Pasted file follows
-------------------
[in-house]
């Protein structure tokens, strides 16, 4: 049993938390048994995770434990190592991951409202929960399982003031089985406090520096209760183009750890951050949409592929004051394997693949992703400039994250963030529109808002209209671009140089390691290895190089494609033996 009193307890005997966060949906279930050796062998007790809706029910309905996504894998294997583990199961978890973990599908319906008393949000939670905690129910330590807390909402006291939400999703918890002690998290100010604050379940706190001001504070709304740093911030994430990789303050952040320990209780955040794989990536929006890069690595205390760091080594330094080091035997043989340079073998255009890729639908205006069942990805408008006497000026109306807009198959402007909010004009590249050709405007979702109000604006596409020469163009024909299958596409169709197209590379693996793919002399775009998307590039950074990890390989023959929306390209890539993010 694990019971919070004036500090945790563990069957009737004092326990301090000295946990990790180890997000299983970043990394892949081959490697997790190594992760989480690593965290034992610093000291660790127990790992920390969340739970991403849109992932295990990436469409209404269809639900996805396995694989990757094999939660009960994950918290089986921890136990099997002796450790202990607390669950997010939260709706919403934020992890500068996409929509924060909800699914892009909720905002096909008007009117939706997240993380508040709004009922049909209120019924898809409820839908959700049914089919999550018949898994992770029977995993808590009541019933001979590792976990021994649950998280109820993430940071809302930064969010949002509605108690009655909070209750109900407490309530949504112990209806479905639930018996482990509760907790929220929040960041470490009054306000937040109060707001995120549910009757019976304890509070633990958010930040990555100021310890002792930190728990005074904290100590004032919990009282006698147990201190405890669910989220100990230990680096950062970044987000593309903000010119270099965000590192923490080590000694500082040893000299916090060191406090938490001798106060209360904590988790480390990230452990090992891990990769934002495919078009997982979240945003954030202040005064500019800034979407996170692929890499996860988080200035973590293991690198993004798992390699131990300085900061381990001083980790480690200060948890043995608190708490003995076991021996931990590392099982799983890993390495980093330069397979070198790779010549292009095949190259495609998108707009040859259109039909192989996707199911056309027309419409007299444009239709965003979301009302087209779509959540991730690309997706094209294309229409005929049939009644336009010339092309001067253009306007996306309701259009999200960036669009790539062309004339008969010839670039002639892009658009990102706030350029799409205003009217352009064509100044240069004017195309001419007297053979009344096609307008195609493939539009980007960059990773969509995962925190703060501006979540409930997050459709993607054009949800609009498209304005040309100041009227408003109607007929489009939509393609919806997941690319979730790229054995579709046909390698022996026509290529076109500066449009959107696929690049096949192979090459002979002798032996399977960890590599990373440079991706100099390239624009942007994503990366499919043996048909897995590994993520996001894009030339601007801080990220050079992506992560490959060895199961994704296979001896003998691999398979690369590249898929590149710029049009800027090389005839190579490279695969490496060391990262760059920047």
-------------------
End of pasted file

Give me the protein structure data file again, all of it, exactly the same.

[in-house]
């Protein structure tokens, strides 16, 4: 049993938390048994995770434990190592991951409202929960399982003031089985406090520096209760183009750890951050949409592929004051394997693949992703400039994250963030529109808002209209671009140089390691290895190089494609033996 009193307890005997966060949906279930050796062998007790809706029910309905996504894998294997583990199961978890973990599908319906008393949000939670905690129910330590807390909402006291939400999703918890002690998290100010604050379940706190001001504070709304740093911030994430990789303050952040320990209780955040794989990536929006890069690595205390760091080594330094080091035997043989340079073998255009890729639908205006069942990805408008006497000026109306807009198959402007909010004009590249050709405007979702109000604006596409020469163009024909299958596409169709197209590379693996793919002399775009998307590039950074990890390989023959929306390209890539993010 694990019971919070004036500090945790563990069957009737004092326990301090000295946990990790180890997000299983970043990394892949081959490697997790190594992760989480690593965290034992610093000291660790127990790992920390969340739970991403849109992932295990990436469409209404269809639900996805396995694989990757094999939660009960994950918290089986921890136990099997002796450790202990607390669950997010939260709706919403934020992890500068996409929509924060909800699914892009909720905002096909008007009117939706997240993380508040709004009922049909209120019924898809409820839908959700049914089919999550018949898994992770029977995993808590009541019933001979590792976990021994649950998280109820993430940071809302930064969010949002509605108690009655909070209750109900407490309530949504112990209806479905639930018996482990509760907790929220929040960041470490009054306000937040109060707001995120549910009757019976304890509070633990958010930040990555100021310890002792930190728990005074904290100590004032919990009282006698147990201190405890669910989220100990230990680096950062970044987000593309903000010119270099965000590192923490080590000694500082040893000299916090060191406090938490001798106060209360904590988790480390990230452990090992891990990769934002495919078009997982979240945003954030202040005064500019800034979407996170692929890499996860988080200035973590293991690198993004798992390699131990300085900061381990001083980790480690200060948890043995608190708490003995076991021996931990590392099982799983890993390495980093330069397979070198790779010549292009095949190259495609998108707009040859259109039909192989996707199911056309027309419409007299444009239709965003979301009302087209779509959540991730690309997706094209294309229409005929049939009644336009010339092309001067253009306007996306309701259009999200960036669009790539062309004339008969010839670039002639892009658009990102706030350029799409205003009217352009064509100044240069004017195309001419007297053979009344096609307008195609493939539009980007960059990773969509995962925190703060501006979540409930997050459709993607054009949800609009498209304005040309100041009227408003109607007929489009939509393609919806997941690319979730790229054995579709046909390698022996026509290529076109500066449009959107696929690049096949192979090459002979002798032996399977960890590599990373440079991706100099390239624009942007994503990366499919043996048909897995590994993520996001894009030339601007801080990220050079992506992560490959060895199961994704296979001896003998691999398979690369590249898929590149710029049009800027090389005839190579490279695969490496060391990262760059920047």